This review is somewhere between days and weeks late; I just haven’t simultaneously felt like writing anything and had time to. I’m not entirely clear on whether that confluence of events has in fact occurred now, but I pretty much have to get over the hump, right? The sad part is, I absolutely adored Cryptonomicon. I mean, I’ve heard of Neal Stephenson and Snow Crash years since, but I never got around to reading it because I could never get into Gibson, and that made me think I wasn’t into cyberpunk. The jury is out on that question, I guess, as to my way of thinking Cryptonomicon doesn’t really qualify as cyberpunk, at least not the way I understand it.

That said, I’m not really sure how to classify it, except to say that the lone Half-Price Books I found that had shelved most of Stephenson’s books under general fiction instead of sci-fi/fantasy was clearly the correct one. It’s a book about cryptography from the early days of World War II up through modern times, where modern works out to mid ’90s, and a book about the unexpected interrelationships between a couple of families during the same span. The viewpoint characters are all either endearing or at least interesting, as are a majority of the remaining characters. The villains of the piece are not so much written ham-handedly as we are given almost no insight into their motivations at all. In a way that’s a complaint, but for the most part the book wasn’t really about bad guys, so it’s not much of one. Along with the story, which is engagingly written in exceptionally good prose, Stephenson spends a lot of time explaining about advanced mathematical concepts (well, not actually advanced, but advanced for the vast teeming majority of people who will read the book), statistics, cryptography, and the internet. While the internet is pretty much my field, most of the remaining topics are not. I therefore feel that I’m sufficiently lay of a person on those other topics to say he does a good job of explaining every point he’s trying to get across in such a way that a layperson can follow it pretty easily. Which is the kind of thing I mean when I say it’s not really cyberpunk. It’s in no way so dense that you have to know a pile of things to even wade through it, and anyway the setting is neither futuristic nor dystopian, even though there are hints of that potential for the future. Since those hints also exist in real life, I don’t think that counts as very cyberpunkish either.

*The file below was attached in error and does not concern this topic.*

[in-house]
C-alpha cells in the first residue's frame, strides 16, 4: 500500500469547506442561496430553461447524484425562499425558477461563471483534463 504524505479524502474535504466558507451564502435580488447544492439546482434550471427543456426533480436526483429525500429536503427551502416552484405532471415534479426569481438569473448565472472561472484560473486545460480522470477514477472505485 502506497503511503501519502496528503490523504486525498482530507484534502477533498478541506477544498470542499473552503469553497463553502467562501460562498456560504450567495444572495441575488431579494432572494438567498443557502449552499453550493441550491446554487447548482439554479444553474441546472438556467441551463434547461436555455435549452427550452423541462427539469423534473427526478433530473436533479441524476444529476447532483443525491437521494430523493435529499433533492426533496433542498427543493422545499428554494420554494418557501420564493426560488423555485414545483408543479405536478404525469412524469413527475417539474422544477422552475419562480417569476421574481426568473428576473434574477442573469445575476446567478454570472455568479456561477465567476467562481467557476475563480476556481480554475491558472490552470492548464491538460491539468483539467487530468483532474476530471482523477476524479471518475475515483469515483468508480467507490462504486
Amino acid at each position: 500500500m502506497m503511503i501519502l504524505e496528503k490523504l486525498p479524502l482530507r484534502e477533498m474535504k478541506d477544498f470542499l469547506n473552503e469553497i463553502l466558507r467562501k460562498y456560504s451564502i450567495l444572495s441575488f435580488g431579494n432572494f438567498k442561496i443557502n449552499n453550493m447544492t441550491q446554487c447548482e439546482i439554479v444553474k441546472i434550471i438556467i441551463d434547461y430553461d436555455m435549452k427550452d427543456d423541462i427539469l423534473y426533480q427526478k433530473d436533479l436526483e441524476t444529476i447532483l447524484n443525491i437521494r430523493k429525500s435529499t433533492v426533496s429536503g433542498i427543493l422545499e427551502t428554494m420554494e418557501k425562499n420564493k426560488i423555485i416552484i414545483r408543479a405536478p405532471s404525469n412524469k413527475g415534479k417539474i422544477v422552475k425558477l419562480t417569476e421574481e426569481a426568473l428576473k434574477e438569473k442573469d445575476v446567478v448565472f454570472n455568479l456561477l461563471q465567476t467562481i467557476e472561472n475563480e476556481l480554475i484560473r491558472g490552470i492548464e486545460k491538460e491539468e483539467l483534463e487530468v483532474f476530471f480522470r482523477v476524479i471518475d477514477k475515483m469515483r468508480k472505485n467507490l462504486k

And I continue to have trouble classifying it, despite odds and ends of thumbnail sketching I’ve already done. There’s World War II, of course. Lots of philosophy. A treasure hunt. Future directions that the internet can and probably should take, if it hopes to remain the repository of free information that it is now for most people around the world. More than one love story. A compelling view of undiagnosed mental disorders in people who, through luck and circumstance, end up being more or less functional in the world. A completely incomprehensible (in more than one way) island of people off the coast of Britain. Counter-counter-spying techniques. There’s just a pile of things going on, is what I’m saying. As there should be, with over 1100 paperback pages.

Mostly, though, I’m a little annoyed that nobody insisted I read this sooner, ’cause, wow.

5 thoughts on “Cryptonomicon

  1. Chris Post author

    This is a point with which I can not readily argue. (Bright side: The Baroque trilogy is already sitting on my shelf. Not that I’ll read the first one anytime very soon, heh.)

    Question: Should I indeed read Snow Crash and The Diamond Age, as now seems highly likely?

  2. Mike Kozlowski

    Dude, I totally pushed it on you. Or other people, but probably you.

    Snow Crash is a very good book, but worse than Cryptonomicon. Diamond Age is meh.

    Quicksilver and its sequels are brilliant and make Cryptonomicon look like an awkward first novel. So I’d say either read them first or read them last so you can read the worse stuff first and like it better.

  3. Skwid

    FWIW, I loved Diamond Age, and think it’s a much smarter book than Snow Crash. I can’t say it’s actually more entertaining…Snow Crash is just that fun, but it is probably the most prominent example of Stephenson’s tendency to present the reader with “and you can imagine the rest” as an ending.

    Still, read SC first and then DA, if for no other reason than to notice the shared character.

  4. Pingback: The Lies of Locke Lamora | Shards of Delirium

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